And slanguage isn't affecting students only-it's also influencing language used by adults. Monday Night Football commentary is filled with "shout outs" to relatives and friends at home. (A "shout out" is a simple "hello" or recognition of important others.) On September 11, 2001, United flight 93 victim Todd Beamer spoke his now-famous departing words, "Let's roll"-also the title of his wife's best-selling book. And while let's roll, a slanguage term meaning "Let's go!" isn't in the dictionary on your shelf, it's used daily by a growingnumber of teenagers and adults.
In fact, the meanings of words adults use every day are changing, too. Many people don't believe it, but check it out for yourself: Is the following sentence grammatically correct? "Do not disrespect your mom."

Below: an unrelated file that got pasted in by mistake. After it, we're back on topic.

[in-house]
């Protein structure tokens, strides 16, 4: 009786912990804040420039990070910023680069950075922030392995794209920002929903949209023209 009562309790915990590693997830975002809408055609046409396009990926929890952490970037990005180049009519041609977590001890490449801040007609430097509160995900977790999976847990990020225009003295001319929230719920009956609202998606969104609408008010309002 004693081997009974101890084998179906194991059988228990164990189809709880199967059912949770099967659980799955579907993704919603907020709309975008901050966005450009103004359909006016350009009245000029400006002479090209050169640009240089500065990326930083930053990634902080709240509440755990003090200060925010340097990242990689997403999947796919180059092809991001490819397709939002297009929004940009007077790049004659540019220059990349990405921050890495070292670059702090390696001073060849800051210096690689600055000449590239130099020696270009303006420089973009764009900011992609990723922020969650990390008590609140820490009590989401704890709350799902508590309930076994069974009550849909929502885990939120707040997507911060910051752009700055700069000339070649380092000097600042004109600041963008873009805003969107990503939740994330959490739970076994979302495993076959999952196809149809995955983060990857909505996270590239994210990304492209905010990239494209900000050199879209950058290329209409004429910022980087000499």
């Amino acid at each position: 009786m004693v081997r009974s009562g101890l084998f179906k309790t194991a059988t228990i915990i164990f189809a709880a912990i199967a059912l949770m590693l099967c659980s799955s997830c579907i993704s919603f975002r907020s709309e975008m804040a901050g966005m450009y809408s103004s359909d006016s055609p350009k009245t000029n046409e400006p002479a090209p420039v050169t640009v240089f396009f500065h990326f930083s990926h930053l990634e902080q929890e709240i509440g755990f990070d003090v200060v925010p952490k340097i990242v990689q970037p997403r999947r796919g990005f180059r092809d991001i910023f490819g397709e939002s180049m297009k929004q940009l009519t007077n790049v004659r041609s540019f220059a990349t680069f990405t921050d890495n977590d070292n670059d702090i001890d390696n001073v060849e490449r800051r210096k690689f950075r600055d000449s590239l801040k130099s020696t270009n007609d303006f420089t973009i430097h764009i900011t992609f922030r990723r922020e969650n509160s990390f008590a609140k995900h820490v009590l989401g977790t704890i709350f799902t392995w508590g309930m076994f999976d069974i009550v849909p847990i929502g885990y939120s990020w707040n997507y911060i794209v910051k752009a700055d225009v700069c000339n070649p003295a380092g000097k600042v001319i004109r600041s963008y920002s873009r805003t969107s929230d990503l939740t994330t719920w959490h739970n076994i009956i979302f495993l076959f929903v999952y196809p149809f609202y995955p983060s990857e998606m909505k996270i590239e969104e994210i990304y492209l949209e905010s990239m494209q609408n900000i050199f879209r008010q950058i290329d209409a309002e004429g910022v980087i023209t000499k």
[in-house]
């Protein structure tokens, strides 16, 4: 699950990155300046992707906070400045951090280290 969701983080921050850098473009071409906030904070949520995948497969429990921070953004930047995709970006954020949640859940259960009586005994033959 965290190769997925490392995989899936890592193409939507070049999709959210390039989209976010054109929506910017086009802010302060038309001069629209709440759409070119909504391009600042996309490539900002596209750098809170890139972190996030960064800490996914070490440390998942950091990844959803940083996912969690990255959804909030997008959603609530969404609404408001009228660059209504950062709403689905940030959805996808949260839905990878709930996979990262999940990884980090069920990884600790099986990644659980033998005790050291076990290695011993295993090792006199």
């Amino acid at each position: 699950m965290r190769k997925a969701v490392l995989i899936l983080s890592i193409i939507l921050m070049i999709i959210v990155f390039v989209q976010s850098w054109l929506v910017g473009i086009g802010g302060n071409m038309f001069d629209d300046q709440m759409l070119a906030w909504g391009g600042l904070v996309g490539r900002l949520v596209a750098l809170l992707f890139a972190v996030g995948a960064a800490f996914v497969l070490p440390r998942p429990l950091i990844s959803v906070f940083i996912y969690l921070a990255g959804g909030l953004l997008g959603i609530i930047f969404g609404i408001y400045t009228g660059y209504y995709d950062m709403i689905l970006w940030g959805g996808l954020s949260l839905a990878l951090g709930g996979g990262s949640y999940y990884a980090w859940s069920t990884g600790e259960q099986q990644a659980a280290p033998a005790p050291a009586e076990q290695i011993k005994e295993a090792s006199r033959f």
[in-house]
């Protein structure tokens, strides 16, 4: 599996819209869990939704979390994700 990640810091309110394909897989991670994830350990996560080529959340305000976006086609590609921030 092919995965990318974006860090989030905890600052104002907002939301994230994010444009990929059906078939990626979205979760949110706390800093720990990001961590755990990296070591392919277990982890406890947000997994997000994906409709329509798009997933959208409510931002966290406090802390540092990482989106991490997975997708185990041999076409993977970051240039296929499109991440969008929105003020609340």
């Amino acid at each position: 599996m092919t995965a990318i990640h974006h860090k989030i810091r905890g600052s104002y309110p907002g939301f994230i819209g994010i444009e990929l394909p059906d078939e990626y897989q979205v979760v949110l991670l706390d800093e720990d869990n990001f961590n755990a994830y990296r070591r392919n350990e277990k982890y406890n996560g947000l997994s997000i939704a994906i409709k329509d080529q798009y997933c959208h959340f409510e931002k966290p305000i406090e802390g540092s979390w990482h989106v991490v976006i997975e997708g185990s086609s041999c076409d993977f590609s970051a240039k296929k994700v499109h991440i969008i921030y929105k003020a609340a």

Pretty straightforward. Nothing wrong here, correct? The word disrespect is used as a verb.
But the dictionary on your shelf-unless it's very new-probably doesn't list disrespect as a verb. Most dictionaries list disrespect as a noun and disrespectful as an adjective. But nowadays the word disrespect is commonly used as a verb because of the growing use of the term dis, which is slang for "to show disrespect." So it's not uncommon to hear someone say, "Don't you disrespect me!"
Our language is changing as youth culture is changing. And at the top of the pyramid, before it trickles down into everyday language, slanguage is changing, too. Whether or not we like slanguage, it's beneficial to know the vocabulary of the generation we're trying to reach.
Our hope is that this book not only will educate you about some of the most popular, current terms of this generation but also will provide springboards for discussion.